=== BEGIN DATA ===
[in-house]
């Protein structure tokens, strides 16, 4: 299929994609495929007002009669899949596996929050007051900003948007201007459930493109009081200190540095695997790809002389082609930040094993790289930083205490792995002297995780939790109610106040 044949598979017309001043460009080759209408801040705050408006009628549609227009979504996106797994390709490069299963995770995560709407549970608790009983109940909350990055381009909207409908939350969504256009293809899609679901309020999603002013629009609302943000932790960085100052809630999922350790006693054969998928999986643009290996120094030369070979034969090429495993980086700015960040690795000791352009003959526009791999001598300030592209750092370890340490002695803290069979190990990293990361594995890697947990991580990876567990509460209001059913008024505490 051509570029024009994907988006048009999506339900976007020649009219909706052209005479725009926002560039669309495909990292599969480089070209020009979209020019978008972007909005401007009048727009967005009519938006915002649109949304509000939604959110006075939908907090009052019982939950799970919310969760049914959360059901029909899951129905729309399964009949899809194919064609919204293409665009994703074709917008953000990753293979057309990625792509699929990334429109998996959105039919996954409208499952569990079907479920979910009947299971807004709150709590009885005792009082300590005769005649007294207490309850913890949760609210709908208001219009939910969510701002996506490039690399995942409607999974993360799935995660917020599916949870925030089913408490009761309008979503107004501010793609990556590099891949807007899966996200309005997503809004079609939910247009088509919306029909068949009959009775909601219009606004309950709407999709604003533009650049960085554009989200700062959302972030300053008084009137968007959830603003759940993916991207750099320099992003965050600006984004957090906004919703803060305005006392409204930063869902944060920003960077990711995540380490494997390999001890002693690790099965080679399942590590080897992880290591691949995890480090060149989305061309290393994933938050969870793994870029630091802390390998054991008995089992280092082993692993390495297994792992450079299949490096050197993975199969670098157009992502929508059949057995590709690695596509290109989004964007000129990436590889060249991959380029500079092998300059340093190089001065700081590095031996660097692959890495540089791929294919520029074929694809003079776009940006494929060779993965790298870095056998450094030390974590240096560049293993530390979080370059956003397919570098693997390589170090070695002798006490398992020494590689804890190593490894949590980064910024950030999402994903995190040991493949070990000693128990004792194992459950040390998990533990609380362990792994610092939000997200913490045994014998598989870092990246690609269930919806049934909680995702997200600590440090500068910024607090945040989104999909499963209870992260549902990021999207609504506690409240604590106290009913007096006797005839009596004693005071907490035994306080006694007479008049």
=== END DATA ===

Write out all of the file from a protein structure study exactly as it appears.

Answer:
[in-house]
């Protein structure tokens, strides 16, 4: 299929994609495929007002009669899949596996929050007051900003948007201007459930493109009081200190540095695997790809002389082609930040094993790289930083205490792995002297995780939790109610106040 044949598979017309001043460009080759209408801040705050408006009628549609227009979504996106797994390709490069299963995770995560709407549970608790009983109940909350990055381009909207409908939350969504256009293809899609679901309020999603002013629009609302943000932790960085100052809630999922350790006693054969998928999986643009290996120094030369070979034969090429495993980086700015960040690795000791352009003959526009791999001598300030592209750092370890340490002695803290069979190990990293990361594995890697947990991580990876567990509460209001059913008024505490 051509570029024009994907988006048009999506339900976007020649009219909706052209005479725009926002560039669309495909990292599969480089070209020009979209020019978008972007909005401007009048727009967005009519938006915002649109949304509000939604959110006075939908907090009052019982939950799970919310969760049914959360059901029909899951129905729309399964009949899809194919064609919204293409665009994703074709917008953000990753293979057309990625792509699929990334429109998996959105039919996954409208499952569990079907479920979910009947299971807004709150709590009885005792009082300590005769005649007294207490309850913890949760609210709908208001219009939910969510701002996506490039690399995942409607999974993360799935995660917020599916949870925030089913408490009761309008979503107004501010793609990556590099891949807007899966996200309005997503809004079609939910247009088509919306029909068949009959009775909601219009606004309950709407999709604003533009650049960085554009989200700062959302972030300053008084009137968007959830603003759940993916991207750099320099992003965050600006984004957090906004919703803060305005006392409204930063869902944060920003960077990711995540380490494997390999001890002693690790099965080679399942590590080897992880290591691949995890480090060149989305061309290393994933938050969870793994870029630091802390390998054991008995089992280092082993692993390495297994792992450079299949490096050197993975199969670098157009992502929508059949057995590709690695596509290109989004964007000129990436590889060249991959380029500079092998300059340093190089001065700081590095031996660097692959890495540089791929294919520029074929694809003079776009940006494929060779993965790298870095056998450094030390974590240096560049293993530390979080370059956003397919570098693997390589170090070695002798006490398992020494590689804890190593490894949590980064910024950030999402994903995190040991493949070990000693128990004792194992459950040390998990533990609380362990792994610092939000997200913490045994014998598989870092990246690609269930919806049934909680995702997200600590440090500068910024607090945040989104999909499963209870992260549902990021999207609504506690409240604590106290009913007096006797005839009596004693005071907490035994306080006694007479008049």